Next up we have the Studio Neat Cosmonaut. This fun stylus reminds us more of sidewalk chalk than a tool for a tablet. As you can see it is the thickest of the bunch which brings with it an interesting experience. Its size is great for those that find most standard styluses too thin to easily hold. Studio Neat has designed a gap between the outer rubber skin and the nib inside to protect against errant lines when drawing or making notes. Because of that gap, it took noticeably more pressure than the other styluses for it to register on the screen. Even just using it to punch in the code to get into my iPad took several attempts before the number was selected. When coloring, this issue creates a frustrating and exhausting experience. The Cosmonaut is a fine tool for taking notes but for coloring you will want something with better accuracy.
Wacom Bamboo Stylus Solo
$13.99 Purchase on Amazon
The Wacom Bamboo Stylus and Stylus Solo have a similar design and shape but they differ in the material used for their nibs. While the Bamboo Stylus used a rubber nib the Solo features a woven carbon fiber nib. This brings added durability to the nib in addition to a unique texture while coloring. The Solo glides effortlessly over the screen and in incredibly responsive. The body is lighter than the Bamboo Stylus but it is longer allowing for a more comfortable fit in your hand. The brushed metal finish is also very attractive. The pen style cap gives protection to the nib when not in use thus extending its life. The coloring experience with the Solo is very rewarding. The Solo will tackle most coloring duties with ease whether its details or filling large areas. Due to the fact it is still a flexible nib it will never be as accurate as the Dimples Excel disk nib, but it does come close. Overall it’s our second favorite stylus and this author’s personal stylus.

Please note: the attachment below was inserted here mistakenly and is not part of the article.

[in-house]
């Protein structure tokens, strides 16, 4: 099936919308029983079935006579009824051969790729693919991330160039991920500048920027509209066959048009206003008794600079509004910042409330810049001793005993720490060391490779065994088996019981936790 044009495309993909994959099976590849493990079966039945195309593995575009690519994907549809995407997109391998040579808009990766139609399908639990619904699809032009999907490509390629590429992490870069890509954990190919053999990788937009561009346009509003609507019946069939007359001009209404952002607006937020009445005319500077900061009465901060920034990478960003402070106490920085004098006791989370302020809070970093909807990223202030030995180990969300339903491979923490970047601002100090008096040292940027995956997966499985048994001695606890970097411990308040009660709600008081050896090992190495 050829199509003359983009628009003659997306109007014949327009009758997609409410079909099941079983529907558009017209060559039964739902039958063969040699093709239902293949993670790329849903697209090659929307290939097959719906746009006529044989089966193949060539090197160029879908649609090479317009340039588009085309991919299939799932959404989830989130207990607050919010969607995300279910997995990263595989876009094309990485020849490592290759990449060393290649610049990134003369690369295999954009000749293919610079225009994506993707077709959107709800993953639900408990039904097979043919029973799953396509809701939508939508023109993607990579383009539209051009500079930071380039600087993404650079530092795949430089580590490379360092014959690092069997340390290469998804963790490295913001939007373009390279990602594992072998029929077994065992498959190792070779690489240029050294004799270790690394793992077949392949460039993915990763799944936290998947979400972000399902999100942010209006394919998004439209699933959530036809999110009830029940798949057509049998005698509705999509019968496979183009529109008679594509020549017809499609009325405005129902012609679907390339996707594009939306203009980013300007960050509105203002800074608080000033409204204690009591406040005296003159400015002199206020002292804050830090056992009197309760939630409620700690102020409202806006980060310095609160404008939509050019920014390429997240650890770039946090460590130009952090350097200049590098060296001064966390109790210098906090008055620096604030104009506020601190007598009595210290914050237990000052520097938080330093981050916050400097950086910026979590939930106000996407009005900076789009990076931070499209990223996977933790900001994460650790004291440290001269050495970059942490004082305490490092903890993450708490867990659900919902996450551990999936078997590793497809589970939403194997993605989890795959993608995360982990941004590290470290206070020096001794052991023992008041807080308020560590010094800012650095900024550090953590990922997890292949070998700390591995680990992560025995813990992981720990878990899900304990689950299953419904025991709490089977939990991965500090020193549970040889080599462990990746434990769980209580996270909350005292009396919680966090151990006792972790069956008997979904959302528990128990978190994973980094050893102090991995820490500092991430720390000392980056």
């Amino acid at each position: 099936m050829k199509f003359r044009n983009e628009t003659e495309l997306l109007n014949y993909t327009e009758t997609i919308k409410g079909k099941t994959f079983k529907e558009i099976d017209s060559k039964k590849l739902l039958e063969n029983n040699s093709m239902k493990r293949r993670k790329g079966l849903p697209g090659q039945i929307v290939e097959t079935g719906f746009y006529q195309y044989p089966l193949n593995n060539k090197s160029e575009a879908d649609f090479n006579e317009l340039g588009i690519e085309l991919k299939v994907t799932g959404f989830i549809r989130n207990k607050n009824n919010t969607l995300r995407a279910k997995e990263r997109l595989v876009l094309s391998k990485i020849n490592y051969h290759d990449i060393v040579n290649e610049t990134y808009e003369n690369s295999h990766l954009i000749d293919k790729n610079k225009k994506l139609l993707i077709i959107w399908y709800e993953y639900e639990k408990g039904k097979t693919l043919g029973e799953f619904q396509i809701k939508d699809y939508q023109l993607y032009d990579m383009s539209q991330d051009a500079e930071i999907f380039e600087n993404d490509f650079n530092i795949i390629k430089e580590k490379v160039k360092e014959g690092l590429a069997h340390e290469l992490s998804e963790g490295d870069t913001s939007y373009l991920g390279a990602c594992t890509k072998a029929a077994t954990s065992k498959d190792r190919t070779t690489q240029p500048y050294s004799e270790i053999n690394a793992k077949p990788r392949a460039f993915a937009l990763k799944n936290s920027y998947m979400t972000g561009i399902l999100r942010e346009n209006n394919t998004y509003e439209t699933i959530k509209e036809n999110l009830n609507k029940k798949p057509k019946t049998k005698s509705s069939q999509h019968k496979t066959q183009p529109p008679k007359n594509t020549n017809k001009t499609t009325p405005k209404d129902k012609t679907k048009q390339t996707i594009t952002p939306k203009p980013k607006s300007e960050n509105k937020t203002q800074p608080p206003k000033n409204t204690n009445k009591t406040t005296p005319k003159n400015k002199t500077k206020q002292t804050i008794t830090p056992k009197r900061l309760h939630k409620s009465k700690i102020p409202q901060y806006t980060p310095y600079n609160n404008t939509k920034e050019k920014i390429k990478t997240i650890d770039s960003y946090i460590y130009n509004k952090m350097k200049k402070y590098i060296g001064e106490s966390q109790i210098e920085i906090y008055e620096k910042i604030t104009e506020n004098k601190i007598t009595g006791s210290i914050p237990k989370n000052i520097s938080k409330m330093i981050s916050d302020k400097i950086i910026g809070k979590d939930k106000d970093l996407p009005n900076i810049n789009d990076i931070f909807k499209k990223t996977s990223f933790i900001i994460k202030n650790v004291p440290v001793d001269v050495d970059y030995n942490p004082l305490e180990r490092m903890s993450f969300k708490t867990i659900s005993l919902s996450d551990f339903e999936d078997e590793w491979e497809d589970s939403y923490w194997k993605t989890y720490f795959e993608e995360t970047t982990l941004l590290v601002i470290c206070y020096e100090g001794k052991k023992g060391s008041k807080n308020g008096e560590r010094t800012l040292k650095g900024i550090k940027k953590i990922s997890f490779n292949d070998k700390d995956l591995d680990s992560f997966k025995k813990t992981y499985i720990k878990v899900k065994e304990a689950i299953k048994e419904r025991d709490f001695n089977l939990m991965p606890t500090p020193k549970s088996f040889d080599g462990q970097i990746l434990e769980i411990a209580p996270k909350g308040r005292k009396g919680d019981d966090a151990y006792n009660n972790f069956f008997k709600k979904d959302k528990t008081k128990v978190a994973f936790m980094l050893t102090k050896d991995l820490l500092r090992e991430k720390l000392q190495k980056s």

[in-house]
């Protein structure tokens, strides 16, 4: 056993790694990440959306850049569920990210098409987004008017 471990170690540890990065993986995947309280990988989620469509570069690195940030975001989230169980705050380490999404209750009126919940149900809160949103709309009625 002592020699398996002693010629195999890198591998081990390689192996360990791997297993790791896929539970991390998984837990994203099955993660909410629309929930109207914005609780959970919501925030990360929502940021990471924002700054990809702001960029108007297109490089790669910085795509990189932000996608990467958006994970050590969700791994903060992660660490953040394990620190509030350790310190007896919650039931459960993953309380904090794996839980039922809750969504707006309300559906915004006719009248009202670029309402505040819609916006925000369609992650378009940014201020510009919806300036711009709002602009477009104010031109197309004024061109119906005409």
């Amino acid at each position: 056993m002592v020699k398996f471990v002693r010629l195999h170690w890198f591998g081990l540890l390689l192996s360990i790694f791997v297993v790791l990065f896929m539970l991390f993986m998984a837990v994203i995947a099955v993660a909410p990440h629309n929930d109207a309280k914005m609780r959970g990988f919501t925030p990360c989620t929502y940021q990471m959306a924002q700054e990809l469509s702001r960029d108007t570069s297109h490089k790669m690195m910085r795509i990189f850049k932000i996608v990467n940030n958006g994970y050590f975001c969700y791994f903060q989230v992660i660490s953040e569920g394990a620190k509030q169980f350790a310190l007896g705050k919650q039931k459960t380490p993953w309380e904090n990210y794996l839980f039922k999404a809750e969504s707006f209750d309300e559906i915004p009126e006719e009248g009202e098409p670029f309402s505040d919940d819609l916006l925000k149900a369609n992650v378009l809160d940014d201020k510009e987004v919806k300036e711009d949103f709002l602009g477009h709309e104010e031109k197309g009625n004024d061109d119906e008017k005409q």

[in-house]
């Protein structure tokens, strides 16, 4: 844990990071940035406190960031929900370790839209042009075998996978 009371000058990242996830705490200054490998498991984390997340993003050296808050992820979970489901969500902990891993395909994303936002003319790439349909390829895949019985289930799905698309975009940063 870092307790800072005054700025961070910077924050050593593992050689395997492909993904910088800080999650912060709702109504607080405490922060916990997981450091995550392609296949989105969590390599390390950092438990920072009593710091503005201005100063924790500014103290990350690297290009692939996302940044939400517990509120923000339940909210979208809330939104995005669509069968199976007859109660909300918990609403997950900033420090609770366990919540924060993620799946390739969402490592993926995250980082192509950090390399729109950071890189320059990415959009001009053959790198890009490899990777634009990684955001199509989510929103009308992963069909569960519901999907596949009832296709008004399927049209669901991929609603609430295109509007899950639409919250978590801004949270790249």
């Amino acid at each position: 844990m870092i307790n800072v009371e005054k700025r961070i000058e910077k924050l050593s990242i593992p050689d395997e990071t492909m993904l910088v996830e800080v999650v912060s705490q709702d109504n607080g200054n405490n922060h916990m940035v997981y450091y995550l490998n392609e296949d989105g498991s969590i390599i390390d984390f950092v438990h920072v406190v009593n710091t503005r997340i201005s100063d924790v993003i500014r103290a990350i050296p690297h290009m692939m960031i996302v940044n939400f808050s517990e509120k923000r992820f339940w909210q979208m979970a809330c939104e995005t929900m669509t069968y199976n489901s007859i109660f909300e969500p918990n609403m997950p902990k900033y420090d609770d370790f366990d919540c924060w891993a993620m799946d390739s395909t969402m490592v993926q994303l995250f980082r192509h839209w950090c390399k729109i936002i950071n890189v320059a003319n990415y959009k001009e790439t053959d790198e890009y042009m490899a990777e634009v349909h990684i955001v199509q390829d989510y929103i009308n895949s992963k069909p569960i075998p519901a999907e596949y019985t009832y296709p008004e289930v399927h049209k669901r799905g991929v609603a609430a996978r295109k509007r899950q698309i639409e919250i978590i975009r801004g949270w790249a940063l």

$24.99 Purchase on Amazon
Next up we have the Sensu Solo. It is a paint brush built from anodized aluminum and designed with hairs that are responsive to tablets. The sensation of “painting” in a tablet is very soothing. In other apps it may work more like a paint brush but in Pigment it’s not much different than a stylus with a flexible rub nib. The novelty of it is fun in the beginning but when it comes to detailed work in Pigment a conventional stylus would be preferred.
Adonit Jot Dash
$49.99 Purchase on Amazon
I’ll start off by saying that the Adonit Jot Dash is the best stylus for fine detail among all the styluses that were tested in this review. It’s also the only powered one. Having it powered is what brings its high level of accuracy. The Dash is also incredibly easy to use. There is no Bluetooth connection needed or pairing. Just press the button on the top and start coloring. You have 14 hours of coloring before you need to recharge. Luckily that only takes 45 minutes, but you’ll need a USB outlet to do that. Now the issue we had at the office was the fact that the tip is hard plastic. It felt like we were going to scratch the glass. It didn’t but that feeling was not natural for coloring. We stopped using it pretty quickly after. If you can get past the mechanical feeling, The Adonit Jot Dash is great for the advanced colorer looking to bring a high level of detail to their pieces.
Who Won the Showdown?
Pixite wanted our users to be informed when it came to the types of styluses available on the market. Just because one is more expensive than another or is electronic doesn’t always mean it works for every application. In the end we liked the simplicity of the Wacom Bamboo Solo and the versatility in the Dimples Excel. We hope this was informative for you made your buying experience easier. If you have a favorite stylus that we haven’t covered, send us a quick email at firstname.lastname@example.org.